Growing In Leadership Wk 8 // Taking Steps or Staying Stuck

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  • When have you felt the most stuck? When in your life did you feel overwhelmed or fearful of your circumstances or the future?

  • How did feeling this way affect your ability to focus and perform?

  • How did (or how should have) your faith in God affected your attitude and response to the situation?


The Bible is God’s Word to His people; its stories are our stories. And as such, we can relate to the past experiences of God’s people to find comfort, strength, and hope. This holds especially true of Joshua and his difficult task of filling the shoes of Moses, in leading the Israelites. After Moses died and Joshua was charged with the task of leading the people in the land of Canaan, God not only commissions Joshua but also comforts and reassures him. In order to find faith, strength, and courage, Joshua is told to consider the same three things that we are to consider: God’s promises to us (Joshua 1:2-5), His purposes for us (1:6-8), and His presence with us (1:5,9).

In his sermon this week, Pastor Sean shared that great leaders are called to go and grow. We are called to take bold steps for God but sometimes we feel stuck. In this week’s study, Sean shared the story of Joshua, and his call from God to take a big step and lead the people of Israel. In this week’s study



Spend a few minutes recapping this week's sermon together. Click here to view the sermon notes.

  • What was one takeaway from this week's sermon for you?

  • Were there any stories, ideas, or points that stuck out?

  • Was there anything that challenged you?



Have a volunteer read Joshua 1:1-5.

The first sentence of the Book of Joshua connects what is about to happen with what happened in the Pentateuch (the Books of Moses). Moses was not allowed to lead the Israelites into the promised land after struggling with them in the wilderness for 40 yeas. He died and now the responsibility of leading the conquest of Canaan falls on his protégé Joshua.

  • Why would Joshua’s succession of Moses require humility on his part as well as courage? What is the relationship between humility and courage? Can we have one without the other?

  • What specific promises in verses 2-5 does God make to Joshua that should give him courage to lead the people and take the land? Why should Joshua have confidence in God to come through on these promises?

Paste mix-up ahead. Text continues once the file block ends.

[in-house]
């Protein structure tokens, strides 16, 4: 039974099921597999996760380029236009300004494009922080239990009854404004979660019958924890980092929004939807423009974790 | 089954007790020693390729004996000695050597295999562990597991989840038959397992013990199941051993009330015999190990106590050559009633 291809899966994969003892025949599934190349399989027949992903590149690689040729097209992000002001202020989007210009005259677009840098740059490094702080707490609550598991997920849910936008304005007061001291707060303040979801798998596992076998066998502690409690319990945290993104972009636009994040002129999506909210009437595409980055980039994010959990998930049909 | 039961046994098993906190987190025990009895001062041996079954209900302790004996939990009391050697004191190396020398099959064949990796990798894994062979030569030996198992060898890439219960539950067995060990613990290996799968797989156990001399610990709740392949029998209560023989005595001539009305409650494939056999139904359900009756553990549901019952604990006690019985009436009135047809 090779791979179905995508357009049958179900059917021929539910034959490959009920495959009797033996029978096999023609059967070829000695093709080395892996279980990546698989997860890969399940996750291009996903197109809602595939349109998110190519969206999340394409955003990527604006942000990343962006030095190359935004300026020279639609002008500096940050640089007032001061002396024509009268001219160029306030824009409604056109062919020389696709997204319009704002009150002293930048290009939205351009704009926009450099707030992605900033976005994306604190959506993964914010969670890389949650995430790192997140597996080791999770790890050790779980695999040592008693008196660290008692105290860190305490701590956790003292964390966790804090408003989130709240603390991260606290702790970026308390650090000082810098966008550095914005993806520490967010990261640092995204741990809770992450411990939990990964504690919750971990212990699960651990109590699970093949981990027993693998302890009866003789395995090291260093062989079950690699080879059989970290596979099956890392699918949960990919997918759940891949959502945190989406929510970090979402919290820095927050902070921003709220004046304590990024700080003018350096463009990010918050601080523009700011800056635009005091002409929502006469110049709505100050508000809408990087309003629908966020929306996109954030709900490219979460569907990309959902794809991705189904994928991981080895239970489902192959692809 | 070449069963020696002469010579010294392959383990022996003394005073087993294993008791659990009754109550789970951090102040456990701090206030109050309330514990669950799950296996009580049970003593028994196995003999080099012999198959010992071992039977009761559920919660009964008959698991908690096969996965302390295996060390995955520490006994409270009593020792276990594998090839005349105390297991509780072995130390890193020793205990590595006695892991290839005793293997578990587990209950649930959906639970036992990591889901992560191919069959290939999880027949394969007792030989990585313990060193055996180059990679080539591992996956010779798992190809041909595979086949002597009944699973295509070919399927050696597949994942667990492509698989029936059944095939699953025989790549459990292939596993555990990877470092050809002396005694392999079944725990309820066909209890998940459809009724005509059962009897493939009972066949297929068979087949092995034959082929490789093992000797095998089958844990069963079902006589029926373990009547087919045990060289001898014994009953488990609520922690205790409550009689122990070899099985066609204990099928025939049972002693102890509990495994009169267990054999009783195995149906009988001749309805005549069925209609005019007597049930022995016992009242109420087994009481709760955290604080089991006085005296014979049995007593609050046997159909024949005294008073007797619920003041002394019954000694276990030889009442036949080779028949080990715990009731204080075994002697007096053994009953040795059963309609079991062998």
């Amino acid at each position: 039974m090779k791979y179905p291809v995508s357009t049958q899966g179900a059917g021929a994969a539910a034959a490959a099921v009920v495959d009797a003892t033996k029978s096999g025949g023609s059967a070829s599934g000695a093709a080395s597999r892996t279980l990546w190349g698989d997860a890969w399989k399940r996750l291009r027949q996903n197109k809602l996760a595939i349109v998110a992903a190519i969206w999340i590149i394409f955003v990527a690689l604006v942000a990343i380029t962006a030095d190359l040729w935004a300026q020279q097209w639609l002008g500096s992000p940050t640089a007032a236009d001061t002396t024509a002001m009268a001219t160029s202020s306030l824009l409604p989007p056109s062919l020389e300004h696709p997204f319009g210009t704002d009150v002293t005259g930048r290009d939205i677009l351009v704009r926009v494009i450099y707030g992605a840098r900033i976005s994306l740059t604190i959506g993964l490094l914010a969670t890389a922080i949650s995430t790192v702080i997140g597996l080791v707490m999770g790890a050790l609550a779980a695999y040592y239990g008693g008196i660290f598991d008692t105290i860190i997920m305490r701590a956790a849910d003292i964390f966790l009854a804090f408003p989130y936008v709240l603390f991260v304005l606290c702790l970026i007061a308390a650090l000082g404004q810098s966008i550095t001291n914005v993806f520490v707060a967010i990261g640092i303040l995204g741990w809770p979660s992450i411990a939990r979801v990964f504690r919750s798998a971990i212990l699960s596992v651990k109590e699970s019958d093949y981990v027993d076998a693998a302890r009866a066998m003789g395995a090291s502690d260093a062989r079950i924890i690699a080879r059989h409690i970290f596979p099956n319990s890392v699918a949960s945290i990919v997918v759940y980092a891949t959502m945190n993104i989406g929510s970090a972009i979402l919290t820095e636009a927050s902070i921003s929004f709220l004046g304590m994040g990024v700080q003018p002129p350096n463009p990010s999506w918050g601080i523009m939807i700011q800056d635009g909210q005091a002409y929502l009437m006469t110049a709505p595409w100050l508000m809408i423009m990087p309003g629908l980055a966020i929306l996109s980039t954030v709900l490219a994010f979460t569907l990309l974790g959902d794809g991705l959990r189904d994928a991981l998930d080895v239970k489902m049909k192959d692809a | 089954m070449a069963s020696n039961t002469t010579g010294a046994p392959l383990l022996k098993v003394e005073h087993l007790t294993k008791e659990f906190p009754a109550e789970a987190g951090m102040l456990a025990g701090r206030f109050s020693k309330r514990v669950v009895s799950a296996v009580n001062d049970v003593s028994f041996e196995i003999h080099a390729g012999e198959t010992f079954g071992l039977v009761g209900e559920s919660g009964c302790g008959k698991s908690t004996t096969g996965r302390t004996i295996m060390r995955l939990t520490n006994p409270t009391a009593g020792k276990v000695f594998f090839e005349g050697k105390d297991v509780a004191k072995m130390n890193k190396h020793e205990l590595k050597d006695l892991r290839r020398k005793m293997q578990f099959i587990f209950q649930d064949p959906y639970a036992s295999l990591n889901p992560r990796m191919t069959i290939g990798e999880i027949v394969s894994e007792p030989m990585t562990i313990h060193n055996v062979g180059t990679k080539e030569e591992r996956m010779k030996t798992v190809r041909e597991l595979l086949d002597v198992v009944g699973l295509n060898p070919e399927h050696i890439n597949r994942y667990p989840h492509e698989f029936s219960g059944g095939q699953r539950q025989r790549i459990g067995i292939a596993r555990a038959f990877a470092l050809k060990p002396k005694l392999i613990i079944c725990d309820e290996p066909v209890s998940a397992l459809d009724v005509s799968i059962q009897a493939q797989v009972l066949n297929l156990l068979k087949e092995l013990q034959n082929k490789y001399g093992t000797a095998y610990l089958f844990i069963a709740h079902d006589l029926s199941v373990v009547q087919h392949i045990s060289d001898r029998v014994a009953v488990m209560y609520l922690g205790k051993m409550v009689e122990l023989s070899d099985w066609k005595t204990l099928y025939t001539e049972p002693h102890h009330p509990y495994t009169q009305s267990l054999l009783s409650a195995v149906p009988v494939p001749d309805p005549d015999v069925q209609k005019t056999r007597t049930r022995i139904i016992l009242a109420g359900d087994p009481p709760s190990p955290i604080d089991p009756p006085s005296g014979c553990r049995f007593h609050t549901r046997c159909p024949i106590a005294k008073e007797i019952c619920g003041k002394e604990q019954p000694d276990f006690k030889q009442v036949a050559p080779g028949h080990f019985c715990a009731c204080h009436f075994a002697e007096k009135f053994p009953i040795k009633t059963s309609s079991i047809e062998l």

• How do you personally use God’s promises to cultivate courage in yourself?

Ask a volunteer to read Joshua 1:6-8.

  • In verse 6, God transitions from speaking to Joshua about promises for the future to His present purposes for him. Why is important for us to never separate what God promises to do in the future from what He is calling us to do right now?

  • According to verses 7-8, where was Joshua to turn to find God’s purposes for us? How does this require faith?

  • What type of success and prosperity is verse 8 talking about? How does meditating on and obeying God’s Word achieve a different kind of success than how the world defines success?

Ask a volunteer to read Joshua 1:9.

  • According to verse 9, why should Joshua not be fearful? Why is God’s presence our only true hope and security?


How is Joshua fulfilling God’s purposes in the world? How does the commission to Israel to take the land point to the church’s commission to take the gospel to the nations?

How do you see your life fitting into God’s mission for His people? What fears hold you back from becoming more committed to God’s mission with your time and resources?

What major tasks or goals do you see God setting up for you to conquer with His help during the next season of life? How will they require faith, strength, and courage?

How can the members of this group help one another find the courage to take bold steps toward God’s mission and purposes for their lives?


Close in prayer asking God to increase the group’s faith in His ability to fulfill His promises and to use them in doing so. Pray that God’s presence would become more real to them than their greatest fears.

Brian Otte